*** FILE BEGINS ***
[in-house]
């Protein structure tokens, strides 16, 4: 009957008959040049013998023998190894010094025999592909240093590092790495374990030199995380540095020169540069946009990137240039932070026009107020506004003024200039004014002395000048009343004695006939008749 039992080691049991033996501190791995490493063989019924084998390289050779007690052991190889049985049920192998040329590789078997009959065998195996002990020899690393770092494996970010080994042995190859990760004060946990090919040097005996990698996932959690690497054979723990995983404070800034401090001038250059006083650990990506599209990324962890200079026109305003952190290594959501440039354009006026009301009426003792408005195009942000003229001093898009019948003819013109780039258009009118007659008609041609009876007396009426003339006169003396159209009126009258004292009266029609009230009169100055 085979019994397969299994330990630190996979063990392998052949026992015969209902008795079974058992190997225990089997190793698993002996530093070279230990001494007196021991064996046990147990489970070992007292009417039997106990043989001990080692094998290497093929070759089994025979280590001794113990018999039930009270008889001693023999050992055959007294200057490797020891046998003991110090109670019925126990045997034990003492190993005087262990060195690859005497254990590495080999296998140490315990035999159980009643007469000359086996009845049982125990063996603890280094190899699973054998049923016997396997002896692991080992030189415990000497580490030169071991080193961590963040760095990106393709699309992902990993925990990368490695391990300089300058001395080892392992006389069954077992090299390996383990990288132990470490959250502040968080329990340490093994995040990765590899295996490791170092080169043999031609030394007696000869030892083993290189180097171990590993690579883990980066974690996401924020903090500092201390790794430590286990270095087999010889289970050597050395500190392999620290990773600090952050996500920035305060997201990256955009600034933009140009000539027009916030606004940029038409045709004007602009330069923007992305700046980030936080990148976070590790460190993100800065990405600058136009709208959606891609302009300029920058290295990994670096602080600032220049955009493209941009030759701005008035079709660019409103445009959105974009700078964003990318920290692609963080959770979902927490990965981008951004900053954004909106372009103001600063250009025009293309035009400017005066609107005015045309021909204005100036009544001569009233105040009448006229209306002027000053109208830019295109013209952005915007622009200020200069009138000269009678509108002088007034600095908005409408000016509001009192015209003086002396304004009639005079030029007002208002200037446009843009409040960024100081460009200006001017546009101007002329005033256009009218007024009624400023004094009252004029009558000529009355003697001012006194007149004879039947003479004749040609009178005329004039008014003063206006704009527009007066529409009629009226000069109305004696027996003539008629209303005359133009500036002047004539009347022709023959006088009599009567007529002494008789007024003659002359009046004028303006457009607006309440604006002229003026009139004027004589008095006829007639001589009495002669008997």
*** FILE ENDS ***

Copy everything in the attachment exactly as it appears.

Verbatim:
[in-house]
């Protein structure tokens, strides 16, 4: 009957008959040049013998023998190894010094025999592909240093590092790495374990030199995380540095020169540069946009990137240039932070026009107020506004003024200039004014002395000048009343004695006939008749 039992080691049991033996501190791995490493063989019924084998390289050779007690052991190889049985049920192998040329590789078997009959065998195996002990020899690393770092494996970010080994042995190859990760004060946990090919040097005996990698996932959690690497054979723990995983404070800034401090001038250059006083650990990506599209990324962890200079026109305003952190290594959501440039354009006026009301009426003792408005195009942000003229001093898009019948003819013109780039258009009118007659008609041609009876007396009426003339006169003396159209009126009258004292009266029609009230009169100055 085979019994397969299994330990630190996979063990392998052949026992015969209902008795079974058992190997225990089997190793698993002996530093070279230990001494007196021991064996046990147990489970070992007292009417039997106990043989001990080692094998290497093929070759089994025979280590001794113990018999039930009270008889001693023999050992055959007294200057490797020891046998003991110090109670019925126990045997034990003492190993005087262990060195690859005497254990590495080999296998140490315990035999159980009643007469000359086996009845049982125990063996603890280094190899699973054998049923016997396997002896692991080992030189415990000497580490030169071991080193961590963040760095990106393709699309992902990993925990990368490695391990300089300058001395080892392992006389069954077992090299390996383990990288132990470490959250502040968080329990340490093994995040990765590899295996490791170092080169043999031609030394007696000869030892083993290189180097171990590993690579883990980066974690996401924020903090500092201390790794430590286990270095087999010889289970050597050395500190392999620290990773600090952050996500920035305060997201990256955009600034933009140009000539027009916030606004940029038409045709004007602009330069923007992305700046980030936080990148976070590790460190993100800065990405600058136009709208959606891609302009300029920058290295990994670096602080600032220049955009493209941009030759701005008035079709660019409103445009959105974009700078964003990318920290692609963080959770979902927490990965981008951004900053954004909106372009103001600063250009025009293309035009400017005066609107005015045309021909204005100036009544001569009233105040009448006229209306002027000053109208830019295109013209952005915007622009200020200069009138000269009678509108002088007034600095908005409408000016509001009192015209003086002396304004009639005079030029007002208002200037446009843009409040960024100081460009200006001017546009101007002329005033256009009218007024009624400023004094009252004029009558000529009355003697001012006194007149004879039947003479004749040609009178005329004039008014003063206006704009527009007066529409009629009226000069109305004696027996003539008629209303005359133009500036002047004539009347022709023959006088009599009567007529002494008789007024003659002359009046004028303006457009607006309440604006002229003026009139004027004589008095006829007639001589009495002669008997």